Crescent Kashmir

Can’t Have Different Prices For Vaccines, SC Asks Centre About Vaccine-Procurement Policy

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The Supreme Court on Monday questioned the Centre on differential pricing of vaccines. It also demanded the Centre to produce their vaccine policy document. The apex court asked the Centre about the vaccine-procurement policy by referring to the fact that states are in the process of issuing global tenders to procure jabs for coronavirus.

A bench, headed by Justice D Y Chandrachud and also comprising Justices S Ravindra Bhat and L Nageswara Rao, was hearing a suo motu case related to supply of essential medicines, vaccines and medical oxygen to coronavirus patients.

“We can’t have differential pricing for the Centre and States. Central government has wide powers to fix rates under Drugs and Cosmetics Act. Why leave it to the vaccine manufacturers to fix different pricing?” said the Supreme Court.

“Please smell the coffee. If we had to do we would have done so 15 days ago. But we want you to smell the coffee and realise what’s happening in the country and make the necessary amendments,” Bar and Bench reported, quoting Justice Chandrachud.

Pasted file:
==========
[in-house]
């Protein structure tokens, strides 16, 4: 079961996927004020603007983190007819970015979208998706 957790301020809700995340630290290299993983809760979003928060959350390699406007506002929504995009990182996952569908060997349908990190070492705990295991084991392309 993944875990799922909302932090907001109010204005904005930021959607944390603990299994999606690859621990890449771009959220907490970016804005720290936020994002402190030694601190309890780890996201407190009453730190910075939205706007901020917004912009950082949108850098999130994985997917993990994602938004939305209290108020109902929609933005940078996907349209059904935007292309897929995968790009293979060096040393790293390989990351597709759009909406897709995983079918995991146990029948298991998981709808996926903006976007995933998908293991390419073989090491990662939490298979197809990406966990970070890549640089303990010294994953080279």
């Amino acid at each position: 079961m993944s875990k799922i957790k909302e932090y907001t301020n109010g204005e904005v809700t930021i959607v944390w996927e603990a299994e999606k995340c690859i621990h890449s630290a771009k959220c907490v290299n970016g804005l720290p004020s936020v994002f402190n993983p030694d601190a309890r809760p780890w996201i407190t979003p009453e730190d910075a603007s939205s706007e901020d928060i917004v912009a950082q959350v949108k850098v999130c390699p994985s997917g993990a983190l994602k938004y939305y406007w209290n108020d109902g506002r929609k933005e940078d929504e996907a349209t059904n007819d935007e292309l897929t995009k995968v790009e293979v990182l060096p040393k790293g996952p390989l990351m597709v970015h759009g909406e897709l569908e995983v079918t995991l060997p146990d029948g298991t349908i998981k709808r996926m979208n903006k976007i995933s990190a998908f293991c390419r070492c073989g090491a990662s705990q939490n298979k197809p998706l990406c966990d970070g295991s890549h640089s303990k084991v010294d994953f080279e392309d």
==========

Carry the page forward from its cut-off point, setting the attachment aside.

The top court also questioned the rationale behind making vaccines free for those above 45 years of age while charging the rest. “What is the basis for Centre to say that for 45+ age group, Centre will provide free of charge, but not for 18-44 age group. If the purpose is to procure vaccines, why should Centre confine itself to 45 plus & leave states to fend for themselves in 18-44 group?” questioned SC.

Data released by the Centre last week showed that nearly 26 per cent of all Covid cases between May 1 and May 24 were in the 18-44 age group.

“Several states are issuing global tenders to procure foreign vaccines for COVID-19 and is this policy of the central government?” the bench asked Solicitor General Tushar Mehta.

The Centre said the entire eligible population would be vaccinated by the end of 2021.

The government is in talks with companies like Pfizer and if it succeeds, then the timeline for completing the vaccination would change, the law officer said.

Earlier, the top court had constituted a 12-member National Task Force to formulate a methodology for the scientific allocation of oxygen to the states and Union territories for saving lives of COVID patients and to facilitate a public health response to the pandemic.

With PTI inputs

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